Aug 122009

The most fun to read are those criticisms of town meeting protestors that follow this pattern:

“These protestors are orchestrated by big corporations. They are spreading disinformation and lies!”

Aug 112009

Camile Paglia tries to take a liberal perspective on Obama’s healthcare gaffes, and Salon’s leftwing readers revile her in language that makes the townhall protestors sound like a mother soothing her child to sleep. One of the calmer commenters wrote:


you’re going to get thousands of letters on this one – the Drudge squad and Salon’s own paid naysayers will swarm on Paglia’s irresponsible and dishonest assessments of the healthcare fight. This article will be linked all over the place – just watch.

Not one of those clicks will be worth it. Not one. You are dismantling your own principles.

Such mindless damage this woman does, and for nothing – just to hear her own empty, airless voice.

So I decided to prove the commenter right by linking to the article myself.

Aug 102009

There is an amazing article by Josh Levin at “How is America Going to End? Five steps to totalitarian rule.” It makes a lot of good points, even going to the trouble of pointing out FDR’s authoritarian tendencies and abuses of power during the 1930s.

The truly amazing part is how it managed to put out so many words without once mentioning Barak Obama’s actions in the direction of totalitarianism. It mentions Bush & Cheney quite a bit, and gives a fairly balanced account of what they did and didn’t do in the totalitarian direction. Richard Nixon gets a mention. But there is not a word about Barak Obama’s new detention policies that go farther than Bush’s ever did, or his politicization of the Justice Department, or his takeovers and attempted takeovers of various sectors of our economy, or his intolerance of dissenting viewpoints.

How could anyone who is not a partisan hack write such an otherwise balanced account without mentioning our current President, I wondered.

Then I got to thinking that it’s not so unusual after all. Slate is well known as a leftwing magazine. Young leftwingers are not very tolerant these days. If Levin wants to be able to be allowed to work, breed, and not have others treat him like a pariah, it’s probably not something he dares to talk about directly. He needs to talk in parables and circumlocutions to get his point across.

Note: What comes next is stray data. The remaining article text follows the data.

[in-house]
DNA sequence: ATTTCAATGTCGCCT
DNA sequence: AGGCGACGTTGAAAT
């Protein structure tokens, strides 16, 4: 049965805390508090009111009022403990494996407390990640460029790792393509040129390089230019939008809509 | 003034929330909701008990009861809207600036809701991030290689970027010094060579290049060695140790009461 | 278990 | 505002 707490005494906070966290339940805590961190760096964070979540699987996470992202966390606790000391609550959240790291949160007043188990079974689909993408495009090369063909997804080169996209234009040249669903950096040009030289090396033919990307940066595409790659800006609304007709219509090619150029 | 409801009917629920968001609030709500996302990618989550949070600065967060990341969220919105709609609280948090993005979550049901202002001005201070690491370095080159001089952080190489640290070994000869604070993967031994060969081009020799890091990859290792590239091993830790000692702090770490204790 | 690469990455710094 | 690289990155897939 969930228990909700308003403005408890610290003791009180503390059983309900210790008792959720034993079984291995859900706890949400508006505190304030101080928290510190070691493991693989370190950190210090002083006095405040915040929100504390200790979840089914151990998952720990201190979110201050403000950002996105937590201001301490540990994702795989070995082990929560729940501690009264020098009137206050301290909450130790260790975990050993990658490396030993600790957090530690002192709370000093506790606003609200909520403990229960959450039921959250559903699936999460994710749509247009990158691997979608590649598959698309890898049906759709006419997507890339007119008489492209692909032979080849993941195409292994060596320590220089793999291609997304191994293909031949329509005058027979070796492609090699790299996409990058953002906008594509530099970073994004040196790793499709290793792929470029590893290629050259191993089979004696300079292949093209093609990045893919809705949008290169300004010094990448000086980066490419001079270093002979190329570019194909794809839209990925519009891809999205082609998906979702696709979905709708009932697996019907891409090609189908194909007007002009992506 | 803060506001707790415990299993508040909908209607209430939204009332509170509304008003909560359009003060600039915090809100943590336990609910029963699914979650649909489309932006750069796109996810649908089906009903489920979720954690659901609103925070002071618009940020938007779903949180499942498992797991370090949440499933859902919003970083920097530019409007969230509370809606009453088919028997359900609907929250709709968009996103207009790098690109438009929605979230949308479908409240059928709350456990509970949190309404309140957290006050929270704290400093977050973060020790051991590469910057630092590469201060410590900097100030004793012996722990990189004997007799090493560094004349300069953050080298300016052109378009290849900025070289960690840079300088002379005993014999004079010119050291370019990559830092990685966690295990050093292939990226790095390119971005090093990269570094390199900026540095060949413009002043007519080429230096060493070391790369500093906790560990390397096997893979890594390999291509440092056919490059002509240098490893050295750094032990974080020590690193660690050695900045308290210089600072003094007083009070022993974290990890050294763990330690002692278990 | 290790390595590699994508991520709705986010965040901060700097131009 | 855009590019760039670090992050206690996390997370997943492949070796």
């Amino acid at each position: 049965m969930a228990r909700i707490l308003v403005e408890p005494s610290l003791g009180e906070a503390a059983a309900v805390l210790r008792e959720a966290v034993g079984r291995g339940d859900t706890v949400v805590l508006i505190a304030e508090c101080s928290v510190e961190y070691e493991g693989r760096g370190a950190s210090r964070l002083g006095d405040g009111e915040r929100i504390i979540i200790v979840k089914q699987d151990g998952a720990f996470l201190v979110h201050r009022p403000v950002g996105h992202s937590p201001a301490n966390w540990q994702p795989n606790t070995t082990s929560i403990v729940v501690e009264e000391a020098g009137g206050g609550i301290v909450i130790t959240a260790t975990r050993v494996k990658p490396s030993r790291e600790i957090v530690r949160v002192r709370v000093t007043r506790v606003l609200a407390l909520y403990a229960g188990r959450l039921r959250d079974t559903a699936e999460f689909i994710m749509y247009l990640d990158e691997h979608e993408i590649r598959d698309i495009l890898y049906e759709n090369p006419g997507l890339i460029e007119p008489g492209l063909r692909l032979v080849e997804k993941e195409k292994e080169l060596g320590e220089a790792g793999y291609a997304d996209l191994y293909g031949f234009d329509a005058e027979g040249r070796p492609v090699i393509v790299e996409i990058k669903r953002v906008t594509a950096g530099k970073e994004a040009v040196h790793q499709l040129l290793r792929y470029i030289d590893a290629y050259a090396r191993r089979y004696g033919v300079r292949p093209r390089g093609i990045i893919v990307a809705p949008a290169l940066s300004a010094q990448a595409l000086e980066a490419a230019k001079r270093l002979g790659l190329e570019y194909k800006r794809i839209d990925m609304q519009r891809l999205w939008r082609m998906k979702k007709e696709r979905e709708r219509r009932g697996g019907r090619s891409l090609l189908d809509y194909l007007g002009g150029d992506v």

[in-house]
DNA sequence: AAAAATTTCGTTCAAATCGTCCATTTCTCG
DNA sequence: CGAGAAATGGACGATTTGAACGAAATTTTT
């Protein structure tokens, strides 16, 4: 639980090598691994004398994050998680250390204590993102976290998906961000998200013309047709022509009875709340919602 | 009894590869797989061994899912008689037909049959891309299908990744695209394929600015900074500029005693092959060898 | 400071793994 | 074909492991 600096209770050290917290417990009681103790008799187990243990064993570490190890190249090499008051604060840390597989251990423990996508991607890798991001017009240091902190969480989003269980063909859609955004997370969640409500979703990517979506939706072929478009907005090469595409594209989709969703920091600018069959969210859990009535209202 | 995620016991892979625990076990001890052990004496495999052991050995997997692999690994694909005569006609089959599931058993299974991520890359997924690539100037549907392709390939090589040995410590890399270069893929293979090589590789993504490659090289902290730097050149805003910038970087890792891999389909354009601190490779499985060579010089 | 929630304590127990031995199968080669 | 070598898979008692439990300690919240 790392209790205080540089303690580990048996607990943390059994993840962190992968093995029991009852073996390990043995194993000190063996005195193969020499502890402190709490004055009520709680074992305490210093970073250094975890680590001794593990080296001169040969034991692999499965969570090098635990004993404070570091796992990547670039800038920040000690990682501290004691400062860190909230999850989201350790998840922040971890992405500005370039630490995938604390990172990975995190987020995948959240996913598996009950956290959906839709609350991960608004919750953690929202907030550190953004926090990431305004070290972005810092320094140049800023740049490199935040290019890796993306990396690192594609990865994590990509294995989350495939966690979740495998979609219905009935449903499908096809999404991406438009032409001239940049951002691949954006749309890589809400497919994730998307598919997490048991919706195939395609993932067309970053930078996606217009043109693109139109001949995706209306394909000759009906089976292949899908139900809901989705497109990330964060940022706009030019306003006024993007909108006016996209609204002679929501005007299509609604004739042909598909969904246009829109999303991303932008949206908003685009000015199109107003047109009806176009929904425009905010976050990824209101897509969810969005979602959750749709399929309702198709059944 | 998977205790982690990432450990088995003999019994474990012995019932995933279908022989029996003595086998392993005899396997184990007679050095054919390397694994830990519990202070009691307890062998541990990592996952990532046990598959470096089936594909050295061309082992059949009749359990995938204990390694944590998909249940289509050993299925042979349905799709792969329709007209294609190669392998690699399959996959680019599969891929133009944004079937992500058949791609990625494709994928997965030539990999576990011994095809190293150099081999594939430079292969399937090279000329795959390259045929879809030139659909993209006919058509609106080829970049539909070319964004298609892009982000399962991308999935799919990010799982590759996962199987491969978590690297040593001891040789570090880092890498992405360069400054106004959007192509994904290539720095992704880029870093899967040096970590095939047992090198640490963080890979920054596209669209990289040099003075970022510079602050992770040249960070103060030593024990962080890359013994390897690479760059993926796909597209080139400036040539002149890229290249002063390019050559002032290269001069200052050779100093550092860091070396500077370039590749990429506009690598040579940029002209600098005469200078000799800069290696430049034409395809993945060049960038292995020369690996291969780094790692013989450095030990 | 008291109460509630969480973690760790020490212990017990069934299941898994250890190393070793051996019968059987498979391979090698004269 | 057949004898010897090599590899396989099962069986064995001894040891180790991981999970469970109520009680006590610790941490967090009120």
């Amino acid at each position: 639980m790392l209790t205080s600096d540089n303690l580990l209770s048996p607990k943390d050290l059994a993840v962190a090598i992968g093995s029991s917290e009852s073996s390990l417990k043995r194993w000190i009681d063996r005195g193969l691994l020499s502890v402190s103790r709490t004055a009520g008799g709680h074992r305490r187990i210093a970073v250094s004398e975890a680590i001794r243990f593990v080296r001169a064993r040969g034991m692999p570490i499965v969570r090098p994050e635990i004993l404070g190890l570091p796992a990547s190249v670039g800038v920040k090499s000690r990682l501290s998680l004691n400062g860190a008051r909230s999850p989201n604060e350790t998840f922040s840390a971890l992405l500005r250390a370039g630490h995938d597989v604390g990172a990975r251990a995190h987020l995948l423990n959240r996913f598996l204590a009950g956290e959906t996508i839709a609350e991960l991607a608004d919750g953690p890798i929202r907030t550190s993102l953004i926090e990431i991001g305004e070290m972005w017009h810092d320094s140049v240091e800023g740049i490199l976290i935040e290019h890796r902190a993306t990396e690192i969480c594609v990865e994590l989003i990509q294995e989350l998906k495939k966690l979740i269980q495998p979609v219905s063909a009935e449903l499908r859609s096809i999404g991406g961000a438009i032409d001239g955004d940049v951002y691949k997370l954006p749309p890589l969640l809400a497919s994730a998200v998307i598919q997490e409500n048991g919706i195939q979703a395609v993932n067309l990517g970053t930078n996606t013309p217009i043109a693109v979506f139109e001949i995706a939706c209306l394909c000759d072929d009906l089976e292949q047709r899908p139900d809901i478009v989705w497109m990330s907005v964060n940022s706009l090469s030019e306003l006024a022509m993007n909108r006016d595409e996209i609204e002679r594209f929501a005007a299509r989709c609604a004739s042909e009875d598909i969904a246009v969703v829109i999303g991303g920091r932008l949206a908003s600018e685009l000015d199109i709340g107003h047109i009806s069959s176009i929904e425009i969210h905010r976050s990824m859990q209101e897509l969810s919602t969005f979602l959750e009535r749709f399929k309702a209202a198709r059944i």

It’s not unlike in movies made in Soviet Russia. In those I’ve seen there is (to me, at least) a surprising amount of social commentary that would probably not have got past the censors if they had discussed the topics directly. So a comedy like Kin-Dza-Dza could be criticial of a government infested with bribe-takers and abusers of power — if the action took place on another planet.

That movie is probably not the greatest example, because Kin-Dza-Dza was released in 1986 when the Soviet Union was already much more open than it had been previously. But I happen to have the movie handy, including the above part where our heroes have just reached the point when they cannot take it anymore and have decided to fight back, starting by taking down the police officer who is helping himself to bribes.

Tarkovsky’s Solaris is probably a better example. It came out in 1972, a very different time, and it, too, got by with a lot by putting the setting on another planet. That way any messages wouldn’t strike too close to home.


Another example is in the 1973 TV series that Myra and I are currently watching: “Seventeen Moments in Spring”, which takes place in Nazi Germany. The English subtitles for the narrator for Göring’s words at the point of the above screenshot say, “Our concentration camps are humane instruments to save the enemies of national-socialism. If we don’t put them in camps, there will be a mob law. In such way, they’ll be completely reformed and realize our rightness”. Even in 1973 it was probably easier and more effective to talk about that than about the GULAG system of corrective labor from the same World War II period, which had very similar methods and purposes.

I’m not sure if the movie was really intended as social commentary, though. So far what I’ve seen of it is a very patriotic movie that doesn’t seem to be getting in digs at problems that include the producers’ own country. But I wonder if a viewer, perhaps living in the same household with former inmates from the GULAG, could help but think about how their own country once did such things, too.

This sort of indirect system of social commentary is of course not just a feature of Soviet Russia. Authors and producers in other countries have sometimes had to approach issues indirectly, too. And if you consider the type of people who usually read Slate, it’s probably something that happens in our country, too. The Josh Levin article may very well be an example.

Late note:  Also cross-posted to Kino Reticulator

Aug 092009

Seth G. Jones writes in the WSJ (“Going Local: The Key to Afghanistan : The U.S.’s strategy of building a centralized state is doomed to fail in a land of tribes“) that the U.S. is making a mistake in Afghanistan by acting as though there is (or should be) a central authority to deal with. The Soviets made the same mistake.